Mary Pope Osborne (of Magic Tree House fame) honors the 343 firefighters who died on September 11 by retelling a 19th-century legend about another heroic NYC blaze battler.
Eight-feet-tall with "hands as big as Virginia hams," Mose Humphreys cuts a classic tall-tale figure, lifting trolley cars over his head and rescuing babies inside a stovepipe hat. And, echoing the World Trade Center attacks, "when others ran away from danger, Mose ran toward it." New York's Bravest follows the firefighting exploits of the mythic Mose and "his boys" in dramatic, near-theatrical spreads, right up to a fateful hotel fire near the Hudson: "All night, Mose ran in and out of the building, rescuing bankers, bakers, shoemakers, dressmakers, preachers, and politicians." But when the smoke clears, Mose is nowhere to be found. His fellows nervously hope that he's simply disappeared to drive a mule team in the Dakotas or to mine gold in California. But no, an old-timer later surmises, "Truth is, Mose is right here. He's marchin' with us in our parades. He's kickin' up his heels at our fancy dances.... And whenever we climb our ladders toward a blazing sky, he climbs with us."
Steve Johnson and Lou Fancher ably carry the alternating spectacle and pathos in New York's Bravest with colorful, outlandishly staged paintings. And while Pope Osborne's solemnity can border on maudlin (not surprising for a tribute), she ultimately succeeds in honoring our common potential for hope and simple courage, with the understanding that, while the bravery of one fancifully gifted individual might not be all that remarkable, the bravery of many--on and after September 11--certainly is.) (Ages 4 to 8) --Paul Hughes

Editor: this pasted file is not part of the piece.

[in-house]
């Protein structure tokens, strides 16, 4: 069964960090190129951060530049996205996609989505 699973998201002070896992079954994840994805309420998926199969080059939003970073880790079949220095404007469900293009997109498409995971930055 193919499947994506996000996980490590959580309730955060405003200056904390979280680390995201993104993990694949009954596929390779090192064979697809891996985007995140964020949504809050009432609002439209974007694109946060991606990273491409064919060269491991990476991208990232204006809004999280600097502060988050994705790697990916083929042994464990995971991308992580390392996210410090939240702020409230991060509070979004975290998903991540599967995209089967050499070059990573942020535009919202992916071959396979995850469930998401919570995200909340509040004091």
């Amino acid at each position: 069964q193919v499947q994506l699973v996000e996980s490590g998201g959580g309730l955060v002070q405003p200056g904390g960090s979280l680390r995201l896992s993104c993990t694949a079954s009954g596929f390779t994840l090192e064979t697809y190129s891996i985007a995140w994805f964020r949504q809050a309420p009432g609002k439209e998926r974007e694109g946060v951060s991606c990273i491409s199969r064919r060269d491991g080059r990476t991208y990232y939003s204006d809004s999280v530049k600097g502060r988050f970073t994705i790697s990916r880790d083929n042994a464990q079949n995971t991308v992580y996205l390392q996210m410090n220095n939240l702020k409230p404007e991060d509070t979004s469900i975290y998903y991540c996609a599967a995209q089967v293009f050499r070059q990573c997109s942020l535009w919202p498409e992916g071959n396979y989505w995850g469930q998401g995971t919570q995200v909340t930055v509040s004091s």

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From Publishers Weekly
Past and present combine to stirring effect in this tall tale with real-world reverberations. Dedicated "To the memory of the 343 New York City firefighters who gave their lives to save others on September 11, 2001," Osborne's (the Magic Tree House series) story, set against 19th-century New York City, draws on the legend of real-life firefighter Mose Humphrey. In a subtle parallel to last fall's catastrophe, the author notes that eight-feet-tall Mose, with "hands as big as Virginia hams," runs toward danger as others run away. Johnson and Fancher (Copplia) portray the man's powerful figure from street level, to emphasize his height and heft as he rushes to a burning building or lifts a horse-drawn trolley that bars the hero's way. After Mose courageously makes repeated trips into a burning hotel to rescue all of the guests, his co-workers realize that Mose is nowhere to be found. This vague sense of loss and lack of resolution will hit home for many youngsters; the artists evoke a solemn mood with ash-covered cobblestone streets and the long faces of fellow firefighters. But the words of an old-timer help them carry on their noble mission in the hero's memory: "Whenever we climb our ladders toward a blazing sky, he climbs with us." Author and artist carefully and respectfully balance the tall-tale ingredients with actual events to craft a loving tribute one that may well help youngsters cope with the loss of these brave leaders. Ages 5-8.
Copyright 2002 Cahners Business Information, Inc.
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